Keeping up with Kincaid: is it time for my villain arc?

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Laken Kincaid

Managing Editor, Laken Kincaid, discusses the idea of failure and the pressure it holds.

Laken Kincaid, Managing Editor

As I write my first column as managing editor for The Carroll News, I examine my new role at the paper and how I may approach it. Rather than looking for content geared towards our tiny university as I did as campus editor, I now have to broaden my scope and look beyond the gates of Belvoir and Dolan. I will have to edit more pieces than my weekly average and cater my content to a broader audience. To be honest, it is a little stressful working my way up the organizational hierarchy. 

Usually, when someone is faced with new pressure in a role, they reach one of two outcomes: they rise to the challenge or collapse under the weight. This is especially true when the standards someone has set are ones they set for themselves. However, serial perfectionists like myself tend not to accept failure even if it is common practice.

Those of us who set out to change the world can become heroes who make the mark they always dream of, leaving a golden legacy. Those who fall a little short find themselves in denial and try to fix things that did not need fixing. The true difference between a hero and a villain is how they approach these insurmountable tasks in the face of scrutiny and hardship. Those who crumble under pressure find that they strive so hard for any innovation and sometimes hurt the progress they have already made.

Let me be clear, I am not suggesting that I am entering my villain era as managing editor However, I am using myself as a segway to discuss my favorite antagonistic trope in the media. From Disney animated features to mockumentaries, the best evil fiends are those that succumb to the pressure of the inability to make a difference; the characters that let their own innovative and intelligent spirits be their downfall. 

The prime example of this lies within the “Spider-Man” cinematic saga. The first villain in the series, Norman Osbourn, is a brilliant scientist who hopes to revolutionize his field. However, he focuses so much on his invention helping others that he uses himself as a test subject ultimately leading to his downfall and evolution into The Green Goblin. The same happens with Dr. Otto Octavius, Max Dillon and Dr. Curtis Connors; they let their longing for productivity overtake their better judgment and they become the infamous Doc Ock, Electro and Lizard respectively.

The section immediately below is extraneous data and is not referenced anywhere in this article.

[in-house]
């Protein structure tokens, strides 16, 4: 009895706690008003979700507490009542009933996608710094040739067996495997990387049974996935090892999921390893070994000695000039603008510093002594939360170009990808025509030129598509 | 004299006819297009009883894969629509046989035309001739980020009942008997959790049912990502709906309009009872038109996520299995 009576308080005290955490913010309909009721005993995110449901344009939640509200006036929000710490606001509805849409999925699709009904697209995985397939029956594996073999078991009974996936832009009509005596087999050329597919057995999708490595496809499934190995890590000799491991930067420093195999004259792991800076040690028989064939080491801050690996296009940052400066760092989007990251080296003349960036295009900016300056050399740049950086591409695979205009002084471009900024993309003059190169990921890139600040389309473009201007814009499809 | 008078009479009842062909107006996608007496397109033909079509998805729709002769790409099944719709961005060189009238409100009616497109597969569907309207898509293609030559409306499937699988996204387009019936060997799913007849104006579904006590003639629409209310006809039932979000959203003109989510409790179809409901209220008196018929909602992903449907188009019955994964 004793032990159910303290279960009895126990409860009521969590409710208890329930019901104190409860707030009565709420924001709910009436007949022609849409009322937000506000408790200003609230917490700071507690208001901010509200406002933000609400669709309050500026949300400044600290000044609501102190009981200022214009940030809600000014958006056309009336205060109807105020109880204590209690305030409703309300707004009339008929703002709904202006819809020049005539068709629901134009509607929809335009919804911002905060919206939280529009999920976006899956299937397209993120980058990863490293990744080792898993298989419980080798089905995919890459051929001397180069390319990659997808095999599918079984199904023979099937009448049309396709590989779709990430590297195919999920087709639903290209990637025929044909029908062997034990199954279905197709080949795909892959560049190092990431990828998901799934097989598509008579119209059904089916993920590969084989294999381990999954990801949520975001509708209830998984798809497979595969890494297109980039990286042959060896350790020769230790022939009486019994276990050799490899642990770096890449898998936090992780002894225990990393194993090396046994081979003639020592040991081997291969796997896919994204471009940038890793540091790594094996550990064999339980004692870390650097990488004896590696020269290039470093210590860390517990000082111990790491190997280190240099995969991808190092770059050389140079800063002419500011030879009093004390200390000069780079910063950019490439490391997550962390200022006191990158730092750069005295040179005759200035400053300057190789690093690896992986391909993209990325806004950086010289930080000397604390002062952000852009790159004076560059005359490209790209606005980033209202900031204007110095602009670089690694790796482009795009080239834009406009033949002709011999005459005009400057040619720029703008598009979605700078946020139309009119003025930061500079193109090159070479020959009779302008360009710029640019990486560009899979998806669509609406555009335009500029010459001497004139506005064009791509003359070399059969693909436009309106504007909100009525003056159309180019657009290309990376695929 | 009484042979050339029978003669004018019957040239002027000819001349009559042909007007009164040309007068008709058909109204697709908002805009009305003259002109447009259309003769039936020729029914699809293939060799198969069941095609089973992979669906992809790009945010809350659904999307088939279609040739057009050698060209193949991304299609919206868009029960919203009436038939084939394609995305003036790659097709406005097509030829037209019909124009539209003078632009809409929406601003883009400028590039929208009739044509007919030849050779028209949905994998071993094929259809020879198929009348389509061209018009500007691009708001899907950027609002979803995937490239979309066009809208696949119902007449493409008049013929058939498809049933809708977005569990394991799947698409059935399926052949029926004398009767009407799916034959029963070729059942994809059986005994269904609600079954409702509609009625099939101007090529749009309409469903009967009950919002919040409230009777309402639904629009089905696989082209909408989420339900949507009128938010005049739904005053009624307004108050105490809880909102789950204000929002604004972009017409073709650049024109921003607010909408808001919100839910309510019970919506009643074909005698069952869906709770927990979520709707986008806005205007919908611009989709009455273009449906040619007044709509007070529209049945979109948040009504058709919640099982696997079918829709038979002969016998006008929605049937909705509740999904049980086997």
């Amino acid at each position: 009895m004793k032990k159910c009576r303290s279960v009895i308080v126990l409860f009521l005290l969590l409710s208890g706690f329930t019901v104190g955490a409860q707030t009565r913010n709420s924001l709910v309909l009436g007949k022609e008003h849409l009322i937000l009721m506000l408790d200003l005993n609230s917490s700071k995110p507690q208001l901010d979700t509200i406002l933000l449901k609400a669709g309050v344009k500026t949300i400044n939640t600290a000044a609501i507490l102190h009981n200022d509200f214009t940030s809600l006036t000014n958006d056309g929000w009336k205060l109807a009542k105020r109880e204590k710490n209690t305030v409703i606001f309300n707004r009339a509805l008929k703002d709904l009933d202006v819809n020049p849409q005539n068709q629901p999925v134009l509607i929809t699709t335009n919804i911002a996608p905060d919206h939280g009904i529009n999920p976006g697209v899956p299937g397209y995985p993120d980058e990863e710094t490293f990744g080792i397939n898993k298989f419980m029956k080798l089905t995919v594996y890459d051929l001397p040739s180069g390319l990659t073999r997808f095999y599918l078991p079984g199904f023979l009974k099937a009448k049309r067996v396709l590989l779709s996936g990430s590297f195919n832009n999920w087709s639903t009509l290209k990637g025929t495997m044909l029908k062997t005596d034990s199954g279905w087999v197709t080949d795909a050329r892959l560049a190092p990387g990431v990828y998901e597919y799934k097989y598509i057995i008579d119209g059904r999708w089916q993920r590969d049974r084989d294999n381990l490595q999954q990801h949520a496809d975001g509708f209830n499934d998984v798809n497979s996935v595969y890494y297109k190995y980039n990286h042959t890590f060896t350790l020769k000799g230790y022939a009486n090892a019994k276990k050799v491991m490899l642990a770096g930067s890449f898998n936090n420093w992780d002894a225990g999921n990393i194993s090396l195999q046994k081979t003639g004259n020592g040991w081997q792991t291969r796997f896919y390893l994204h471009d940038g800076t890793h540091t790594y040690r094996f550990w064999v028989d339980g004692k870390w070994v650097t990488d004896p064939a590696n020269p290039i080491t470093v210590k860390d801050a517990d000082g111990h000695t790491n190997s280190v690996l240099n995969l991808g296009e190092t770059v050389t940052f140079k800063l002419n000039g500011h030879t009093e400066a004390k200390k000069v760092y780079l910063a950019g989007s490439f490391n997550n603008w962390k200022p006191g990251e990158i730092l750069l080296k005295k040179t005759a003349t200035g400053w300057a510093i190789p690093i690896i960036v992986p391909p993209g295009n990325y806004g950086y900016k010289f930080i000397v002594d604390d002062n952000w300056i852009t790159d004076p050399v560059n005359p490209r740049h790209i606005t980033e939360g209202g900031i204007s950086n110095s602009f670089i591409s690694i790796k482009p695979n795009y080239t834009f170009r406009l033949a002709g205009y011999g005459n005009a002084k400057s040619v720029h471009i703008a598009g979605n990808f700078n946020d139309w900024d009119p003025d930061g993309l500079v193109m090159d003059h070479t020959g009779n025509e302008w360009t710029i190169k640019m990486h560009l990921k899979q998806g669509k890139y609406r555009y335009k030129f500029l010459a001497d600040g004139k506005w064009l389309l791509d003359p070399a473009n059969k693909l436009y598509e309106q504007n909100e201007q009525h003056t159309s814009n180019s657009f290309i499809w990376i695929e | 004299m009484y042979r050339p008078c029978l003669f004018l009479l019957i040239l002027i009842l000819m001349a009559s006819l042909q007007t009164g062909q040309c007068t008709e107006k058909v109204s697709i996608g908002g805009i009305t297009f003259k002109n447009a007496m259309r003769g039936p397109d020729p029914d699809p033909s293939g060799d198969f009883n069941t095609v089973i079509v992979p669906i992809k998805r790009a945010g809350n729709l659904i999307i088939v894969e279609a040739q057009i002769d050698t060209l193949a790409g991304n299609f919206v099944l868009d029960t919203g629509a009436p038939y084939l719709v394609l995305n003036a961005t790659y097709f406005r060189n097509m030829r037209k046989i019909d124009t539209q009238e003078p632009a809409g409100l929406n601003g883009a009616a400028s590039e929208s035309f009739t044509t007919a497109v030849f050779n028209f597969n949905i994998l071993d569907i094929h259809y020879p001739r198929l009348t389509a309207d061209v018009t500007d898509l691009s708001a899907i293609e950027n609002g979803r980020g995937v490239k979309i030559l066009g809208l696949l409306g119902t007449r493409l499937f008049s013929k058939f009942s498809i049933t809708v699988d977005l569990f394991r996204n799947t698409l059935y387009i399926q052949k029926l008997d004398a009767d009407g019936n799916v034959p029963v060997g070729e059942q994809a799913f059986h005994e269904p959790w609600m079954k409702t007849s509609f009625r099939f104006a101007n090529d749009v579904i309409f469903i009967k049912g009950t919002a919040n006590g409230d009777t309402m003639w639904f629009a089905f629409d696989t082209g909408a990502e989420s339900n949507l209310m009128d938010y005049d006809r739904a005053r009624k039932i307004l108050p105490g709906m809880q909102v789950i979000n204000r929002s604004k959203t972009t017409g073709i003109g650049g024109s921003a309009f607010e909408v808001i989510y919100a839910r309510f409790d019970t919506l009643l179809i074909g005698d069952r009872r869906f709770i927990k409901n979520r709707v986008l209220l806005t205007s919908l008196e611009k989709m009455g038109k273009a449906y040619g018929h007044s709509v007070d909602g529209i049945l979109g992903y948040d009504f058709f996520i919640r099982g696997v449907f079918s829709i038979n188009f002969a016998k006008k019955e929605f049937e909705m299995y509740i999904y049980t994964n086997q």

The main theme of “Spider-Man 2,” the film that showcases Dr. Otto Octavius’ story line is best summarized by a quote that Otto says to Peter at the beginning of the film: “intelligence is not a privilege, it is a gift and you use it for the good of mankind.” For all of these villains, they want to use their brilliance, as Otto suggests, for the betterment of humanity. Yet, they are so selfless that they sacrifice their sanity in the process. 

I am choosing to interpret this as a metaphor for life outside of cinema. No matter how smart you are and how high of hopes you have for the world around you, if you put the needs of others before yourself too often, you will be your own downfall. 

While I like the idea of antiheros emerging from their own intelligence , the main plot point that encapsulates these stories is how the characters never think of their own wellbeing foremost but rather that of others. 

It is common knowledge that people (especially those involved with service activities and the like) are not supposed to be “selfish.” But, recently, we have seen a new movement prioritizing self care and self love. Instagram is littered with graphics that carefully articulate “don’t forget to love yourself today :)!” I will be honest, I hate the commercialization of confidence. Yet, I agree, not enough people put themselves first in their lives at any point throughout the day. This can lead to burnout that is extremely damaging to the psyche albeit, hopefully not the burnout we see in films where you turn into a giant lizard and subsequently try to turn the entirety of New York City’s population into reptiles. 

So, as I enter my position as managing editor and my junior year of college, I am using this final piece to remember that I need to put myself first on occasion. I hate typing this because it feels like an affidavit that my friends and colleagues can use against me in the future when I am not holding up to this promise. Yet, that accountability may be helpful to avoid my spiral into the villain stereotype I revere inside the movies but ultimately fear in reality.